Tadgh Coakley: Days like tomorrow are the soul and centre of our lives

I've yet to meet a person who doesn't remember their first All-Ireland final. I certainly do. 
Tadgh Coakley: Days like tomorrow are the soul and centre of our lives

Passion project: A Limerick fan kisses the Liam McCarthy Cup through the perspex on Hill 16. "Days like Sunday grant us those emotions and they are the soul and centre of our lives. The soul and centre." INPHO/James Crombie

Do you remember your first All-Ireland final? I think you do. I’ve yet to meet a person who doesn’t.

I certainly do: it was in 1976 and I was 15. My father got me a ticket in the old Nally Stand and I took the train to Dublin on my own – my first time ever doing so. 

Then walking to O’Connell St (I wasn’t brave enough to get a bus from Heuston Station) and following the crowd from there to Croke Park. Entering the famous old ground on the Jones Road and walking up the steps to see the pitch for the first time. The great sea of colour on the Hill and around the stadium, the red and white, the purple and gold.

Tomorrow, young Kilkenny and Limerick fans will be experiencing Croke Park and an All-Ireland final for the first time in their lives. And they will have that moment forever, the gift of a lifetime. There with their mother or father; there in body, mind and spirit.

And the sound, the sound when the teams parade past them before the match. That sound.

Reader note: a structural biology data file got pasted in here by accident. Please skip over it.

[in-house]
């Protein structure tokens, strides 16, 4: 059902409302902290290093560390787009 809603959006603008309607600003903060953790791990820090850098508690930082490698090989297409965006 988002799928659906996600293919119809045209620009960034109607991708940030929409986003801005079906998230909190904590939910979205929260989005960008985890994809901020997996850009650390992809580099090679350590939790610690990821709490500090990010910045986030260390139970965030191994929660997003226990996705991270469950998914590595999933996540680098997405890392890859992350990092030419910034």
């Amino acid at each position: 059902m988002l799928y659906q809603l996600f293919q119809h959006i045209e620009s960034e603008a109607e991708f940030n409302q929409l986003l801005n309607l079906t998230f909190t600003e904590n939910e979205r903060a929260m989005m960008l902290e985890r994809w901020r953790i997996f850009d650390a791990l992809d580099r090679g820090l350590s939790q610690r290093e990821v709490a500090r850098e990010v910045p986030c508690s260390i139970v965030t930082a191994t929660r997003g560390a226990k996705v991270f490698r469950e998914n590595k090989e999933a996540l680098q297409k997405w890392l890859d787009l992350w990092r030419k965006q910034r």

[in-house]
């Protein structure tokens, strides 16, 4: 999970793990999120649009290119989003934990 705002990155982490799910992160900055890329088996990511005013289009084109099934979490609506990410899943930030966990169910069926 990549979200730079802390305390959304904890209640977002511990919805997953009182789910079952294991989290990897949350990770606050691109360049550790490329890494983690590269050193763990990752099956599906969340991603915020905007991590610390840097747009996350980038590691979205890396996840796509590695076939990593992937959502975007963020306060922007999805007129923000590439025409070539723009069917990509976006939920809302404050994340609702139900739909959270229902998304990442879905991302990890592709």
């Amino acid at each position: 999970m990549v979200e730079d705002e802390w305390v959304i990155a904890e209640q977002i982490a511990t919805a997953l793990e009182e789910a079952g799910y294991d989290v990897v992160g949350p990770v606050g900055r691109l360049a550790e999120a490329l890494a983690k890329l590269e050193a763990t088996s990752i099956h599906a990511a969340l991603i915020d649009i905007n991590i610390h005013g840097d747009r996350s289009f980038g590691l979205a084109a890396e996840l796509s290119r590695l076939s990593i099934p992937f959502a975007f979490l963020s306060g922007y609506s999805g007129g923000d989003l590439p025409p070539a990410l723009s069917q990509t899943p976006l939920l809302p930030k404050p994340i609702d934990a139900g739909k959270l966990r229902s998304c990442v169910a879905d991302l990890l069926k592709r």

In his book with Fredrik Ekelund, Home and Away: Writing the Beautiful Game, Karl Ove Knausgaard writes about the emotion he heard in a Norwegian football crowd in Oslo, shortly after a lone gunman massacred 69 young people on Utøya Island in 2011; and the collective grief of a whole people in that sound, in its intensity.

But, he says, ‘The feelings football arouse are an imitation, that is the feelings are genuine enough, but they are not binding, they are not tied to any reality but one which is artificially constructed for us, twice forty-five minutes.’ 

The poet Patrick Kavanagh had a similar view. His essay ‘Gut Your Man’ acknowledges the identity and community inherent in a GAA life and he did live that life for a time. He was also very invested in the local, as his poetry affirms. 

But he was not convinced that sporting emotions could have the solidity necessary to be a foundation for great literature. The emotion in sport, he said, was ‘a momentary puff of gas, not an experience’.

I think that Knausgaard and Kavanagh are wrong and I’ll prove it the stories of three people in the Lower Hogan Stand tomorrow.

Zoe is eight and she’s a passionate hurling fan from Patrickswell. She told her friend Saoirse in school last November that she’s going to marry Cian Lynch when she grows up. It’s been an emotional week for Zoe. First her Mam said there mightn’t be a ticket for her, they’re very scarce. She cried. Then her Mam came home Thursday and said there was a ticket for her after all, the club got twenty extra. She cried. Then she found out that Cian Lynch was injured and might miss the match. She cried.

Fast forward to tomorrow, Zoe’s first time in Croke Park. The day is a blur of excitement. Her Mam and Dad send her back to bed at 6 a.m. Her little brother Daniel is so annoying, he’s going to their cousins for the day and Dad is late bringing him over there. Eventually they get going. Then Mam wants to stop for coffee at some plaza. Then there’s a crash ahead of them on the motorway. There’s loads of cars with green and white flags. Not so many with black and amber. But everything falls away – everything – at that moment when she and her Mam walk up the steps and she sees the pitch for the first time. She hears herself make a sound.